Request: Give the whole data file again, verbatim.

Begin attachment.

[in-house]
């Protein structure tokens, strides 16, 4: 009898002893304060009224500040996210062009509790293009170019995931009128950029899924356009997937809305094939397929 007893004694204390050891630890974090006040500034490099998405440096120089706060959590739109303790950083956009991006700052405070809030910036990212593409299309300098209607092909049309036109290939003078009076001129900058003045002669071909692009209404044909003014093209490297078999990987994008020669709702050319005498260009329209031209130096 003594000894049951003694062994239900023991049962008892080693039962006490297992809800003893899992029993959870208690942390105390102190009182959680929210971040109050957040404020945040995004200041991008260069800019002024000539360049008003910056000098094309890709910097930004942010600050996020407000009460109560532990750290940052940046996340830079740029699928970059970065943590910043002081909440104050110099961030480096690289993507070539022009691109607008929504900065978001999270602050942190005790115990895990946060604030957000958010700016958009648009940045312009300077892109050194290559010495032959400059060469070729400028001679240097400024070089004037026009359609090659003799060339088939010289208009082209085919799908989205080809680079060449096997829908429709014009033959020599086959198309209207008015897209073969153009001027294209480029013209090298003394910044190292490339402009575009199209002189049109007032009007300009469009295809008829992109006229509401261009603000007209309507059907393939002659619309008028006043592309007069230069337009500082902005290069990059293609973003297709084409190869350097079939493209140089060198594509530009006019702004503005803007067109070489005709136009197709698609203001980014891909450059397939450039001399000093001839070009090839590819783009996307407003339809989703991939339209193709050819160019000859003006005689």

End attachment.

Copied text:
[in-house]
């Protein structure tokens, strides 16, 4: 009898002893304060009224500040996210062009509790293009170019995931009128950029899924356009997937809305094939397929 007893004694204390050891630890974090006040500034490099998405440096120089706060959590739109303790950083956009991006700052405070809030910036990212593409299309300098209607092909049309036109290939003078009076001129900058003045002669071909692009209404044909003014093209490297078999990987994008020669709702050319005498260009329209031209130096 003594000894049951003694062994239900023991049962008892080693039962006490297992809800003893899992029993959870208690942390105390102190009182959680929210971040109050957040404020945040995004200041991008260069800019002024000539360049008003910056000098094309890709910097930004942010600050996020407000009460109560532990750290940052940046996340830079740029699928970059970065943590910043002081909440104050110099961030480096690289993507070539022009691109607008929504900065978001999270602050942190005790115990895990946060604030957000958010700016958009648009940045312009300077892109050194290559010495032959400059060469070729400028001679240097400024070089004037026009359609090659003799060339088939010289208009082209085919799908989205080809680079060449096997829908429709014009033959020599086959198309209207008015897209073969153009001027294209480029013209090298003394910044190292490339402009575009199209002189049109007032009007300009469009295809008829992109006229509401261009603000007209309507059907393939002659619309008028006043592309007069230069337009500082902005290069990059293609973003297709084409190869350097079939493209140089060198594509530009006019702004503005803007067109070489005709136009197709698609203001980014891909450059397939450039001399000093001839070009090839590819783009996307407003339809989703991939339209193709050819160019000859003006005689």